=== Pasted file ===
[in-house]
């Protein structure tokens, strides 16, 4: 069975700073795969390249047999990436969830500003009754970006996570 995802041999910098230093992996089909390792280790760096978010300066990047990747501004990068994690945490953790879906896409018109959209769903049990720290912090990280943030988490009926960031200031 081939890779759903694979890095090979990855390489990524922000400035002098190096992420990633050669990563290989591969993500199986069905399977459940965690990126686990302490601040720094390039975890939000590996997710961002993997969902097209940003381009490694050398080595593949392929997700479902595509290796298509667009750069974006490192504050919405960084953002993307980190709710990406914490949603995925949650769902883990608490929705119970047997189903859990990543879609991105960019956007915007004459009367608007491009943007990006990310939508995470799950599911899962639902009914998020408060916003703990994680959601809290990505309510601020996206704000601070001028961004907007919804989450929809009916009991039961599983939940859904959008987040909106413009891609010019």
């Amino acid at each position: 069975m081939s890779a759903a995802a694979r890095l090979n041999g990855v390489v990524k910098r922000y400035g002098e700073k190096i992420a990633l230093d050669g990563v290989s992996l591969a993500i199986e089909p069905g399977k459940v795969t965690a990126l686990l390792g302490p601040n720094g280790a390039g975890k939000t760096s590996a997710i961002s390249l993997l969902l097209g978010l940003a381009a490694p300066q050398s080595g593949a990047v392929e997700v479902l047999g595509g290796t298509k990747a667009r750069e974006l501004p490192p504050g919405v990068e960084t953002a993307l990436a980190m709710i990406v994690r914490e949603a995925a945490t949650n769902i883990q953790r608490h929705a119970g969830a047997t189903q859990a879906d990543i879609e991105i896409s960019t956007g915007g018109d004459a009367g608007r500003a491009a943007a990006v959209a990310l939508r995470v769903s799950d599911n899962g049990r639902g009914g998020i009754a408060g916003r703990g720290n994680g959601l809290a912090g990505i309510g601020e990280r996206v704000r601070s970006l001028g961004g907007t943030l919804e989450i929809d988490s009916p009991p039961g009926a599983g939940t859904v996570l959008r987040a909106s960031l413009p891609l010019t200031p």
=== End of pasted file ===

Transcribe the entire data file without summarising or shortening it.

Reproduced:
[in-house]
């Protein structure tokens, strides 16, 4: 069975700073795969390249047999990436969830500003009754970006996570 995802041999910098230093992996089909390792280790760096978010300066990047990747501004990068994690945490953790879906896409018109959209769903049990720290912090990280943030988490009926960031200031 081939890779759903694979890095090979990855390489990524922000400035002098190096992420990633050669990563290989591969993500199986069905399977459940965690990126686990302490601040720094390039975890939000590996997710961002993997969902097209940003381009490694050398080595593949392929997700479902595509290796298509667009750069974006490192504050919405960084953002993307980190709710990406914490949603995925949650769902883990608490929705119970047997189903859990990543879609991105960019956007915007004459009367608007491009943007990006990310939508995470799950599911899962639902009914998020408060916003703990994680959601809290990505309510601020996206704000601070001028961004907007919804989450929809009916009991039961599983939940859904959008987040909106413009891609010019």
């Amino acid at each position: 069975m081939s890779a759903a995802a694979r890095l090979n041999g990855v390489v990524k910098r922000y400035g002098e700073k190096i992420a990633l230093d050669g990563v290989s992996l591969a993500i199986e089909p069905g399977k459940v795969t965690a990126l686990l390792g302490p601040n720094g280790a390039g975890k939000t760096s590996a997710i961002s390249l993997l969902l097209g978010l940003a381009a490694p300066q050398s080595g593949a990047v392929e997700v479902l047999g595509g290796t298509k990747a667009r750069e974006l501004p490192p504050g919405v990068e960084t953002a993307l990436a980190m709710i990406v994690r914490e949603a995925a945490t949650n769902i883990q953790r608490h929705a119970g969830a047997t189903q859990a879906d990543i879609e991105i896409s960019t956007g915007g018109d004459a009367g608007r500003a491009a943007a990006v959209a990310l939508r995470v769903s799950d599911n899962g049990r639902g009914g998020i009754a408060g916003r703990g720290n994680g959601l809290a912090g990505i309510g601020e990280r996206v704000r601070s970006l001028g961004g907007t943030l919804e989450i929809d988490s009916p009991p039961g009926a599983g939940t859904v996570l959008r987040a909106s960031l413009p891609l010019t200031p």